International software company Micro Focus (LSE: MCRO) has released a brief AGM statement today adding further evidence to its status as a long-term income stock. But is it a superior one to index peers including Shell (LSE: RDSB)?

Micro Focus’s trading in the current year has been in line with management’s expectations. It anticipates that revenue for the year to 30 April 2017 will be in the range of flat to minus 2% on a constant currency basis when compared to the previous year. Its bottom line is due to rise by 8% in the current year and by a further 6% next year.

In terms of dividend appeal, Micro Focus may appear to be somewhat disappointing. It currently yields a lowly 2.5%, which is around 100 basis points lower than the yield of the FTSE 100. However, it has superb long-term growth potential thanks to its planned merger with HPE Software. This will position it as a dominant player within the software space and could lead to improved margins and top line growth opportunities in the coming years.

As well as the prospect of fast-growing profit causing dividends to increase, the dividend payout ratio indicates that brisk dividend growth lies ahead. Dividends are currently covered 2.4 times by profit. This means that dividends could easily rise at a much faster pace than profit over the medium-to-long term.

For example, Micro Focus is forecast to raise shareholder payouts by 9% in the next financial year. If the combination with HPE Software pays off then a much faster rate of growth could be on the cards. That’s especially the case since Micro Focus has strong cash flow and a relatively stable earnings outlook.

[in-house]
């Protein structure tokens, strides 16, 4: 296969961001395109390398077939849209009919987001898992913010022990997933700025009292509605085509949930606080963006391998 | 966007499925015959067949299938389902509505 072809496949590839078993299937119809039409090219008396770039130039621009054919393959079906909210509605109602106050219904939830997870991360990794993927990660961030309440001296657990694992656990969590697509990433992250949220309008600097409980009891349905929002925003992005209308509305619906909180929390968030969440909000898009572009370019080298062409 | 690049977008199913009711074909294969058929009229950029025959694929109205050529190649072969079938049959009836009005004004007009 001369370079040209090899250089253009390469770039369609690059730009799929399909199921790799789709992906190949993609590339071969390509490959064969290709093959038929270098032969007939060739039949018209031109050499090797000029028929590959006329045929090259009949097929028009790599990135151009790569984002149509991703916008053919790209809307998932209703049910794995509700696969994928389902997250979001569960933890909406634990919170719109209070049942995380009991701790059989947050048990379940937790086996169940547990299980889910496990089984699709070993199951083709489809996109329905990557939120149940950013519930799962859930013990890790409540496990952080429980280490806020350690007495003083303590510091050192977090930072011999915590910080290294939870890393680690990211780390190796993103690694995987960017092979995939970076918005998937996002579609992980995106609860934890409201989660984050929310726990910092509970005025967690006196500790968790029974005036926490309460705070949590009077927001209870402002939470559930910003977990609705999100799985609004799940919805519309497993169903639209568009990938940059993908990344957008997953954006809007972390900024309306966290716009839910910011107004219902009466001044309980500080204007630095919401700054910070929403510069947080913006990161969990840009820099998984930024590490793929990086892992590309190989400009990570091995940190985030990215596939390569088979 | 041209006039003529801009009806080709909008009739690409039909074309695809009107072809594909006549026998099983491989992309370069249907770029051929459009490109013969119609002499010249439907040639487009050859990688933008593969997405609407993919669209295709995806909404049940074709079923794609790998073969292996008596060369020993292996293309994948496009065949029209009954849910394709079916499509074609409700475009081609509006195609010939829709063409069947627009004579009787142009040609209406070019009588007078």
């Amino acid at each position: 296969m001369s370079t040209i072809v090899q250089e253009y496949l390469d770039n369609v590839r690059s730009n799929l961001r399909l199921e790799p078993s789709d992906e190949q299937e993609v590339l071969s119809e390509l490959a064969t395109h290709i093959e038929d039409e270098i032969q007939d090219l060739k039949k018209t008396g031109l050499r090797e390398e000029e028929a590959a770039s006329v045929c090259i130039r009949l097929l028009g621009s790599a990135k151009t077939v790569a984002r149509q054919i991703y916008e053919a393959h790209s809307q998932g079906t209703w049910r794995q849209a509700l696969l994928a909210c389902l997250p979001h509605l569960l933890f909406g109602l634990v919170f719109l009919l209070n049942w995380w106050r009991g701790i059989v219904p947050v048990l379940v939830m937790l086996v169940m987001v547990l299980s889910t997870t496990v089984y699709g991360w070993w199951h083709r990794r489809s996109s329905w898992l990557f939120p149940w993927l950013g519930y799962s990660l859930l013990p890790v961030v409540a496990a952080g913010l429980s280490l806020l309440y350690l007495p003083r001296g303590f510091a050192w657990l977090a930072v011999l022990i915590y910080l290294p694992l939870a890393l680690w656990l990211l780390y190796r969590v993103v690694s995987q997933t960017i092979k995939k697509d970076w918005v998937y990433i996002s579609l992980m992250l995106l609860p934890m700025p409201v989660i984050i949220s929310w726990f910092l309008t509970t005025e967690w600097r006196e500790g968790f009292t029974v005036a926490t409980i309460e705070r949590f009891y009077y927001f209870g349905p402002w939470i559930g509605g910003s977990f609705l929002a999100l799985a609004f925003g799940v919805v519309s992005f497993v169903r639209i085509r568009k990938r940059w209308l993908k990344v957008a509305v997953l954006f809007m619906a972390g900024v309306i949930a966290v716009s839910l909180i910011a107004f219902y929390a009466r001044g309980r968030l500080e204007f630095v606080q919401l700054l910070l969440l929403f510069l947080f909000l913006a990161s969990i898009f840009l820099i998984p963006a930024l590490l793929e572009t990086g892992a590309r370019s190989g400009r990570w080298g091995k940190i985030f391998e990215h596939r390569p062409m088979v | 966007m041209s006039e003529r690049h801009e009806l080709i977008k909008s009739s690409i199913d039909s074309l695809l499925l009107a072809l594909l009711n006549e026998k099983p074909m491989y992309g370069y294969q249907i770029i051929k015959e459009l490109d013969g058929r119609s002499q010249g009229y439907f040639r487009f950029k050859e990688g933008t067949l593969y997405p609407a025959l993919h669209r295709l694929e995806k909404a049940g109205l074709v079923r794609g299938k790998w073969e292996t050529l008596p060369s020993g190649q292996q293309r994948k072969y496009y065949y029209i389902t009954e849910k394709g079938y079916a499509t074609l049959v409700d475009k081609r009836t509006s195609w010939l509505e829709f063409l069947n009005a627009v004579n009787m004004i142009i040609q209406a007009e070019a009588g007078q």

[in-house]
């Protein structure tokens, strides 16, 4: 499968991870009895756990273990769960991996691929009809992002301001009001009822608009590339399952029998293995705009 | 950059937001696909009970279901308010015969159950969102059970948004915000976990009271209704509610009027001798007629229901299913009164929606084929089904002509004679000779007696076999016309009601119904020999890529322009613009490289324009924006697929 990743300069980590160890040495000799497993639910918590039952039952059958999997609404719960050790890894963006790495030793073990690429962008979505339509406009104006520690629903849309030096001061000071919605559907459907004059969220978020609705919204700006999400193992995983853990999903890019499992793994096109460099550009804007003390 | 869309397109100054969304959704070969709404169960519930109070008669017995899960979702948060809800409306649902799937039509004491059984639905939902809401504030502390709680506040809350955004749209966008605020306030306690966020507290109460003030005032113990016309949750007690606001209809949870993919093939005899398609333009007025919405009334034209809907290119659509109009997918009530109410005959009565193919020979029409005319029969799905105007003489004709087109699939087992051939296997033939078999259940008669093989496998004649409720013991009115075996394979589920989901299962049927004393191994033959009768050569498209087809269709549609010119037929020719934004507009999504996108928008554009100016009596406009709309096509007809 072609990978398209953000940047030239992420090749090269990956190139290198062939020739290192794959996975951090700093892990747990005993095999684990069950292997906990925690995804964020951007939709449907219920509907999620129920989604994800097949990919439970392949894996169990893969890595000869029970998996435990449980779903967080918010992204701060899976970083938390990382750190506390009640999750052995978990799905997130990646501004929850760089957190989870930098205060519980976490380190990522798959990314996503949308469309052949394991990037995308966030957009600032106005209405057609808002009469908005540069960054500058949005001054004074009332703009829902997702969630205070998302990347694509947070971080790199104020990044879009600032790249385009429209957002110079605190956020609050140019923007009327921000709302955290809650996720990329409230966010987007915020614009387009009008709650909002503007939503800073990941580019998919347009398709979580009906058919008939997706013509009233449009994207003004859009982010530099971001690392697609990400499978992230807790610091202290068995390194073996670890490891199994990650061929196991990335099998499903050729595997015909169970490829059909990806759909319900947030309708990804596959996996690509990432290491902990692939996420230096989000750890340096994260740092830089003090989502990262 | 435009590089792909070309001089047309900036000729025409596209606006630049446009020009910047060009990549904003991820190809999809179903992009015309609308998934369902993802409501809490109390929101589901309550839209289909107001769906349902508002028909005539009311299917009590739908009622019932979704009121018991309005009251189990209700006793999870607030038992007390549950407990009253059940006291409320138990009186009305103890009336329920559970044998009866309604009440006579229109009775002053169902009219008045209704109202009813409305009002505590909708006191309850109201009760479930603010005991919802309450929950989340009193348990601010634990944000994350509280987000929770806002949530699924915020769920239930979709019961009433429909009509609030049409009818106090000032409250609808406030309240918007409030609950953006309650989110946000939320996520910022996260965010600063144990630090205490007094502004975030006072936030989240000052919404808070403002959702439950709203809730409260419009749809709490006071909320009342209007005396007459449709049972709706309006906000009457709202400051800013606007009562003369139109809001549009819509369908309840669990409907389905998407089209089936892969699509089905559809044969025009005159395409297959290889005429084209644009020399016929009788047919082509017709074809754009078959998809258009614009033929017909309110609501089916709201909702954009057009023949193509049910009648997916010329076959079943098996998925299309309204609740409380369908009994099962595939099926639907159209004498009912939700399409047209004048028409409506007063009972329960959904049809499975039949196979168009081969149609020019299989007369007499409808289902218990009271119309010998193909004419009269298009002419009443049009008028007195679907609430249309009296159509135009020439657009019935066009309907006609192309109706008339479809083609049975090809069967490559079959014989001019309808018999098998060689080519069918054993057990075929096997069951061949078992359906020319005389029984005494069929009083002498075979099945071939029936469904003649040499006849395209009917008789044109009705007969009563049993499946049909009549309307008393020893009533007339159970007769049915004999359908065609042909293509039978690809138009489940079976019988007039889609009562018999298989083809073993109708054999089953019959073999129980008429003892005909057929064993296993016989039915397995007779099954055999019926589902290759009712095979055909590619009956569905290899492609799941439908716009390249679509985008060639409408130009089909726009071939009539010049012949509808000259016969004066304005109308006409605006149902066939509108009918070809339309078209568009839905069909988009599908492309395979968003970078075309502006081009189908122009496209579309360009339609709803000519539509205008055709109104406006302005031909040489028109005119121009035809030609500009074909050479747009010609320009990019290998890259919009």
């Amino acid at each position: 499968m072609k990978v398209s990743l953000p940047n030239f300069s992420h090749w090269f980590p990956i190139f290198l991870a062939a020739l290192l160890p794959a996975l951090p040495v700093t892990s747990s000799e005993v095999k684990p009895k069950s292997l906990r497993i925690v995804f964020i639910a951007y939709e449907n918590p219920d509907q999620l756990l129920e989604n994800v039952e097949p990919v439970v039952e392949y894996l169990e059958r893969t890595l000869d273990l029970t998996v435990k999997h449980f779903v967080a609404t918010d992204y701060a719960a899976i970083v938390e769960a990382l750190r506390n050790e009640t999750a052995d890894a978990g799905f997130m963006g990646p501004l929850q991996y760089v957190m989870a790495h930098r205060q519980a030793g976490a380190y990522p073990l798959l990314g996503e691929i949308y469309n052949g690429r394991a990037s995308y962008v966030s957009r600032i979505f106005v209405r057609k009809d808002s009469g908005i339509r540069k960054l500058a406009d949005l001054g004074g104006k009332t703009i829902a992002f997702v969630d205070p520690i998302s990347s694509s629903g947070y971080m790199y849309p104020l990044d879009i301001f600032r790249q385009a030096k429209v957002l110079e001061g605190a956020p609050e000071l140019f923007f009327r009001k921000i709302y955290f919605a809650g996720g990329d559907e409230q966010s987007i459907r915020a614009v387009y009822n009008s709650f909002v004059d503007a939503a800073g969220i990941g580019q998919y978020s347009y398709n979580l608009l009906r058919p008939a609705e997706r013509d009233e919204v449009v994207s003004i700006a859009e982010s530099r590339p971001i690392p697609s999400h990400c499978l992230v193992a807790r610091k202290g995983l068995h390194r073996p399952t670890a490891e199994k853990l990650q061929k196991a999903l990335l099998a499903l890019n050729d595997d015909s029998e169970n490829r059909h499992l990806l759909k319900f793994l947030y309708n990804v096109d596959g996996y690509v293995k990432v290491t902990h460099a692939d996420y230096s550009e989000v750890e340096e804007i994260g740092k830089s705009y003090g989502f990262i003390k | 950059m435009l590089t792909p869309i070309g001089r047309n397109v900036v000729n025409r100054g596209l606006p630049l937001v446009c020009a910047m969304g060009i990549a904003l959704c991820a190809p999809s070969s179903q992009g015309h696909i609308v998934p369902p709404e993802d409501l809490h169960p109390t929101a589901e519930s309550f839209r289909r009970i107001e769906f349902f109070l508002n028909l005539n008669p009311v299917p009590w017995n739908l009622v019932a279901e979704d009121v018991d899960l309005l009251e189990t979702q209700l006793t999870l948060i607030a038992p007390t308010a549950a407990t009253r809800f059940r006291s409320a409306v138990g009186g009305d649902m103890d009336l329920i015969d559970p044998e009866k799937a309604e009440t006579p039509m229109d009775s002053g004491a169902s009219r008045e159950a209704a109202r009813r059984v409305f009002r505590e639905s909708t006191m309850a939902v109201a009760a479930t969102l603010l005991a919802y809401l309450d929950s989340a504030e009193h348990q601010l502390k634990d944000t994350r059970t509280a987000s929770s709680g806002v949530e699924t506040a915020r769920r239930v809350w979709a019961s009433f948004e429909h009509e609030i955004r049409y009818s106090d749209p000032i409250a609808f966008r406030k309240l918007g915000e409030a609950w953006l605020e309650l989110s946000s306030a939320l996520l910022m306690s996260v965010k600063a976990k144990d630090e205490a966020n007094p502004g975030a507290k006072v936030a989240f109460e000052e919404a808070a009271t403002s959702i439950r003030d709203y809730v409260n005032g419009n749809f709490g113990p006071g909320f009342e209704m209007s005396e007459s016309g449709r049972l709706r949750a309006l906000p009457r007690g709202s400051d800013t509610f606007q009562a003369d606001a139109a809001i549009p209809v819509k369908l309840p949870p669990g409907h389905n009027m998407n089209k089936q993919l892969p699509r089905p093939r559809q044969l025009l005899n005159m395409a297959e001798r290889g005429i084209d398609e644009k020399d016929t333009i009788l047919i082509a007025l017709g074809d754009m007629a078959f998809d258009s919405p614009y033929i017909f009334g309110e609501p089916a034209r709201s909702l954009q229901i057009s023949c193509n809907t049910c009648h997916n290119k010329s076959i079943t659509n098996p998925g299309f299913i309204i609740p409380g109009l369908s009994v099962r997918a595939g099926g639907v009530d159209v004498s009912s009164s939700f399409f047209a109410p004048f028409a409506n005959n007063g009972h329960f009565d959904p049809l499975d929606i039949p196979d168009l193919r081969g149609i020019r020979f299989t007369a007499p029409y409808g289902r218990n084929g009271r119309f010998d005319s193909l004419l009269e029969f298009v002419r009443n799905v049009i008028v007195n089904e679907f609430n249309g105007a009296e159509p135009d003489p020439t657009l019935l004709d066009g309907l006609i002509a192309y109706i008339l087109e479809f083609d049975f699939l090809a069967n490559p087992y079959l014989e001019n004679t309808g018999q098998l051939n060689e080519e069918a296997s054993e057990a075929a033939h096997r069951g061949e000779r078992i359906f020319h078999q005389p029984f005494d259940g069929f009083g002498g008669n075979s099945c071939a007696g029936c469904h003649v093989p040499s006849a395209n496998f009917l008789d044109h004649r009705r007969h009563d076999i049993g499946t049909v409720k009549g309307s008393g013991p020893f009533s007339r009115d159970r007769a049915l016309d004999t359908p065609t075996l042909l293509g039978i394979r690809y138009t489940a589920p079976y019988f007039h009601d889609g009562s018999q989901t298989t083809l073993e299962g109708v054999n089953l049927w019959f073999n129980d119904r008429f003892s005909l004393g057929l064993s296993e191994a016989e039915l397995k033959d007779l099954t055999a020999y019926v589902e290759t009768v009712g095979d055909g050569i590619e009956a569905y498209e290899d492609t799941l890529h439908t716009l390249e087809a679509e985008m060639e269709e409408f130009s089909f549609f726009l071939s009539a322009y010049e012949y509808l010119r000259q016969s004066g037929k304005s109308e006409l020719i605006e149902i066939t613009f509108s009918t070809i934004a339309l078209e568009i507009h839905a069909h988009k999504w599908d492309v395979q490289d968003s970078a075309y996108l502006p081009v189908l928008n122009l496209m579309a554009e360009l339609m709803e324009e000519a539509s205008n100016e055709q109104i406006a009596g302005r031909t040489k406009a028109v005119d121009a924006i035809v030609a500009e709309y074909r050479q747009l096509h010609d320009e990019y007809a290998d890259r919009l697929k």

In fact, in the last five years it has delivered double-digit profit growth in every year. This should provide its investors with confidence in the future performance of the business, as well as in its reliability when it comes to making dividend payments.

Uncertain outlook

Of course, this is in direct contrast to Shell. Its outlook is extremely uncertain thanks to a highly challenging outlook for oil and gas prices. Although they’ve recovered to some degree in 2016, there’s no guarantee that this trend will continue. Therefore, Shell’s dividend isn’t as secure as that of Micro Focus. Given the poor rates of return on other assets such as cash and bonds, the reliability of dividends has taken on greater importance among many investors.

However, where Shell has an advantage over Micro Focus is in terms of its yield. Shell yields 7.5%, which is three times the yield of Micro Focus. Furthermore, Shell’s synergies from the BG merger are expected to be higher than previously anticipated and its cash flow is due to increase rapidly in the years ahead. This provides scope for rapid dividend growth.

While Shell is a riskier dividend play than Micro Focus, its higher yield and potential for dividend increases from the integration of BG mean that it’s still a more appealing income stock. Micro Focus has the potential to become a top notch income play, but Shell is already at that stage.

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Peter Stephens owns shares of Royal Dutch Shell. The Motley Fool UK has recommended Micro Focus and Royal Dutch Shell B. We Fools don't all hold the same opinions, but we all believe that considering a diverse range of insights makes us better investors.